Stateside Podcast: The Michigan puzzler behind your daily Wordle
On her 14th attempt, Tracy Bennett’s crossword was finally accepted to the New York Times—as a Sunday crossword, the hardest puzzle of the week. It was 2013, and Bennett had been solving the Sunday crossword every week since she was 17 years old.
Now, a decade since that first puzzle was accepted, Bennett is an associate puzzle editor at the Times. In that role, she also serves as editor for Wordle, a game played by tens of millions of people a day. Her full time job is puzzles, and she got there through years of solving, a puzzle mentor, and even timed solving competitions.
Bennett attended the American Crossword Puzzle Tournament in 2011, where she was surrounded by hundreds of other puzzlers. She started noticing everything from patterns to creative wordplay in certain puzzles.
“I suddenly realized that people make these [puzzles],” Bennett said. “They aren’t just existing in a vacuum.”
Her puzzles have lots of wordplay – the first crossword of hers that was accepted was “full of groaner puns about artists,” Bennett said.
Prior to her job at the New York Times, Bennett worked for 30 years as a copy editor, then as a copy department manager, at Mathematical Reviews in Ann Arbor. Her puzzle work was freelance. She’d submit puzzles to various publications on her own time.
She applied for her current position in 2020. Once Bennett was hired, she transitioned away from copy editing to crossword editing. Most of her time as an associate puzzle editor is spent working through and editing the 150-200 puzzles submitted weekly to the paper and selecting seven to run. The puzzle team also responds to everyone who submits a crossword—sometimes sharing feedback and pointers.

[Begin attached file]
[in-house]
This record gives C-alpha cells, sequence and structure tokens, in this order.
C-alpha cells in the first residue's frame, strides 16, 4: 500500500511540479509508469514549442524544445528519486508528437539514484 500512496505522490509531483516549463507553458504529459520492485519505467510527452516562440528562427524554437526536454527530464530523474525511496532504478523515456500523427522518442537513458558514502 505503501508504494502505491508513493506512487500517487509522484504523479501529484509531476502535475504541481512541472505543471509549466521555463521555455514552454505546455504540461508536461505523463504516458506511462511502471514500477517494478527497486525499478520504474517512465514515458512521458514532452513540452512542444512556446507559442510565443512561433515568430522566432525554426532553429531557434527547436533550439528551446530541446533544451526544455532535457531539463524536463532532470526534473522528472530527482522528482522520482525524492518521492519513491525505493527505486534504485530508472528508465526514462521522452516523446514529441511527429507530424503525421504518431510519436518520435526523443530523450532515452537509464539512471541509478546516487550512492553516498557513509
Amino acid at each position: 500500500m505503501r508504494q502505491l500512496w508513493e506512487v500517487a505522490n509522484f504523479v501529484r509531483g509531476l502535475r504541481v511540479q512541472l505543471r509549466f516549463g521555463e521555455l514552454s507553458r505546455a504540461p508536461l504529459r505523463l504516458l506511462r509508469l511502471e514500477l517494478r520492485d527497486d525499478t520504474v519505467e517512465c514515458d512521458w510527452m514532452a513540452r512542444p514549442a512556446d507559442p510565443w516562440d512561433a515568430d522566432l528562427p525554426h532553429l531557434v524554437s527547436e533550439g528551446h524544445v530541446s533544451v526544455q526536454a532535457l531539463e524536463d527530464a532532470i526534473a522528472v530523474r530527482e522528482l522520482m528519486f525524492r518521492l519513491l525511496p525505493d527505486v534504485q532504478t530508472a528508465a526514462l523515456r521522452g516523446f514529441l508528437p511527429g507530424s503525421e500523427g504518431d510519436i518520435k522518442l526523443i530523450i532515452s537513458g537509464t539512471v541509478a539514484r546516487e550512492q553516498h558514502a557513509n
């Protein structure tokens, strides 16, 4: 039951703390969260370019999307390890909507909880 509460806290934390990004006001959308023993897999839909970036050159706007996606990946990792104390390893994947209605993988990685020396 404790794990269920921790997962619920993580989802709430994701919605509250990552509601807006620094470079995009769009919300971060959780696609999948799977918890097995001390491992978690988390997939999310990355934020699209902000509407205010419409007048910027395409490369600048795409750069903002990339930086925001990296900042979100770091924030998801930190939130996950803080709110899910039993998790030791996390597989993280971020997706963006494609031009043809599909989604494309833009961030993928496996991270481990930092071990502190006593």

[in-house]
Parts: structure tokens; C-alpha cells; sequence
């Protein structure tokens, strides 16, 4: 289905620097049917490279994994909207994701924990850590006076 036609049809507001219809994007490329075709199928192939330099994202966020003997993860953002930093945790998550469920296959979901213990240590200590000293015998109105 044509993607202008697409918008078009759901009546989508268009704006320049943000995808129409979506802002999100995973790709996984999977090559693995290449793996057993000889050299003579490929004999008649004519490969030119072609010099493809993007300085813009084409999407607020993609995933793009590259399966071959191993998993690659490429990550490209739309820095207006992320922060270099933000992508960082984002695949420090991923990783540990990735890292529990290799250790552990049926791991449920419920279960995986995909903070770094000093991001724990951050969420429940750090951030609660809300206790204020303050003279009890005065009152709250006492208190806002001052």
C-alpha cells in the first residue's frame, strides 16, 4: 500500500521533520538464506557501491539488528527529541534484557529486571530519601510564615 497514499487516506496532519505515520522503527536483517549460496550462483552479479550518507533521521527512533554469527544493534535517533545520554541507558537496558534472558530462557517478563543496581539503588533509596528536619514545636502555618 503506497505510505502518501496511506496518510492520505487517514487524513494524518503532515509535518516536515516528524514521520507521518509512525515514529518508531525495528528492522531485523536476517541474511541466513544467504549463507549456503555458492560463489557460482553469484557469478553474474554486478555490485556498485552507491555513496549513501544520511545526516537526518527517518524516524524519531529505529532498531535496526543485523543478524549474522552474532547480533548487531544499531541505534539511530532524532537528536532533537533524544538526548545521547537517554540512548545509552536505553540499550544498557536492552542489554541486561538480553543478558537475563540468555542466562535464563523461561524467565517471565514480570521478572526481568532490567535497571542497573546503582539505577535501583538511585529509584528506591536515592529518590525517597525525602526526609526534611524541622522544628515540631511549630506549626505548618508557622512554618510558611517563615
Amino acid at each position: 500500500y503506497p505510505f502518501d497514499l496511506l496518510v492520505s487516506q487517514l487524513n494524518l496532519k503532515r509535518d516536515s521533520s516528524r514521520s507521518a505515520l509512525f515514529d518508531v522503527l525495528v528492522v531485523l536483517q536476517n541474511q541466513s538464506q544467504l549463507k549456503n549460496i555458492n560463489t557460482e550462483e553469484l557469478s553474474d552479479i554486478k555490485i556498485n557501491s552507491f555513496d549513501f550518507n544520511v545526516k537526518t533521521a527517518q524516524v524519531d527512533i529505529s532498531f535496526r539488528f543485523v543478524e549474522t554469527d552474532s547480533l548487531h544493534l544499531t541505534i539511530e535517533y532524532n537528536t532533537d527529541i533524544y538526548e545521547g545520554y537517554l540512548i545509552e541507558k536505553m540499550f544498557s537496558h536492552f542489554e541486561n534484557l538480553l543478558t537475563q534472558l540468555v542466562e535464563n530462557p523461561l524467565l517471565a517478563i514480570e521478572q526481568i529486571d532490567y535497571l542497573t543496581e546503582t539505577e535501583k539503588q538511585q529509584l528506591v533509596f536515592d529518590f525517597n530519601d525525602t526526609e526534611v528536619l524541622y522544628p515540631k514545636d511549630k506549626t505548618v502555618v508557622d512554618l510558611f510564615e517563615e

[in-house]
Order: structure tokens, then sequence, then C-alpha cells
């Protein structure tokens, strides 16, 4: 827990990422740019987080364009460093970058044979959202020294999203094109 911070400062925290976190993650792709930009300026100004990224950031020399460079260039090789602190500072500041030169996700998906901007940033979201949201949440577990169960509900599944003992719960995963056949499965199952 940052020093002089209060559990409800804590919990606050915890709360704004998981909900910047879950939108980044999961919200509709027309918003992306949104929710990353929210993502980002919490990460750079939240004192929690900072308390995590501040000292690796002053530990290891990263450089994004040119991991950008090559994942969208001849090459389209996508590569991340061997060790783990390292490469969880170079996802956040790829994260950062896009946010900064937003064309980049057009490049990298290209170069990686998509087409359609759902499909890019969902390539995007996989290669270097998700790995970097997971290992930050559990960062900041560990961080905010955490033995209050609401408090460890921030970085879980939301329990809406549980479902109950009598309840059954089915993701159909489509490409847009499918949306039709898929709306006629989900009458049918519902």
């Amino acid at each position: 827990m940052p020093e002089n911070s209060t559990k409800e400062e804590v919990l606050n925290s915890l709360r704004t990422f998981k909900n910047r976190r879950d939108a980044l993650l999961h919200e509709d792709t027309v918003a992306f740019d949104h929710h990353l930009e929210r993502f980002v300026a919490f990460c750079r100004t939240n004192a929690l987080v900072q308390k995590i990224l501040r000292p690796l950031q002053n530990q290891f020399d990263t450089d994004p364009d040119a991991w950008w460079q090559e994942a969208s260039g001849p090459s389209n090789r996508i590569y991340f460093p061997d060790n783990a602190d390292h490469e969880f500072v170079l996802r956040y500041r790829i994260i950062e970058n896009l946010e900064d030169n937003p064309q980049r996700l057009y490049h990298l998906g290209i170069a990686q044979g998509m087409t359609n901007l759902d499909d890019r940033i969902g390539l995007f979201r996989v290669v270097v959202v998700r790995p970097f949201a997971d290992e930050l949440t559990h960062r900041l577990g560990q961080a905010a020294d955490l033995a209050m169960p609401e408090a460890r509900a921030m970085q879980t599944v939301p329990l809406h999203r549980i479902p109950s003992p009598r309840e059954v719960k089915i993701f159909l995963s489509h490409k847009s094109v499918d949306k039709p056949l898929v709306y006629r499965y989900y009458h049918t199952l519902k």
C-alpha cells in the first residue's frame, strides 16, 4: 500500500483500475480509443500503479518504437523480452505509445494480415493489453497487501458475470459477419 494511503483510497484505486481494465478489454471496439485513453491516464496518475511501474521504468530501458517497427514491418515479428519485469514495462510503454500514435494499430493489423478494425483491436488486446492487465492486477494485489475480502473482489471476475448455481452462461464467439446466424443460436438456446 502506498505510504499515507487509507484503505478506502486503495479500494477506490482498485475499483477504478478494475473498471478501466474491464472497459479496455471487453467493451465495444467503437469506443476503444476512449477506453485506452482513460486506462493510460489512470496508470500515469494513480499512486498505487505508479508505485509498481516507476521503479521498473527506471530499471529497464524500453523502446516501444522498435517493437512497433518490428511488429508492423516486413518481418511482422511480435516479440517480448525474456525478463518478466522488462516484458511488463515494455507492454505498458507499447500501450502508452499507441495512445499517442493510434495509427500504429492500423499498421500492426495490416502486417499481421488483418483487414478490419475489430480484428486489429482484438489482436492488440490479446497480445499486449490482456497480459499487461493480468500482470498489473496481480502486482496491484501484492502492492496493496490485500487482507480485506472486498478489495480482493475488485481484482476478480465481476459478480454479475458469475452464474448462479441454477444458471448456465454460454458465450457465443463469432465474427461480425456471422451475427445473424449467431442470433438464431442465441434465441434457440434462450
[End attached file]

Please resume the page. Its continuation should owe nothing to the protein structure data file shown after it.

Most of the associate puzzle editors are responsible for editing one of the games in the New York Times games repertoire, and Bennett was assigned Wordle. She didn’t expect much from the announcement—all of the editors have their names on games, but they usually don't receive much attention for it.
“I kind of thought, ‘My little name will be on the little Wordle,’” Bennett said. “Then, after they announced, the next morning, I was just going about my business getting ready for my work day. I looked outside of my window and I saw the Channel Four News van parked outside of my house. My heart just started to thump-thump-thump in my chest.”
Bennett spends about two hours a week editing Wordle. She selects seven words six weeks ahead of their publishing date. Bennett said she aims for a mix of words – adjectives, nouns, and adverbs.
When asked what her favorite 5-letter word was, Bennett answered with “blurb.”
“I just like words that have a sound that’s interesting and kind of funny,” Bennett said.
To hear more about Bennett’s Wordle curating process, her time with crosswords, and even a story about a Wordle-related hostage situation, listen to today’s pod.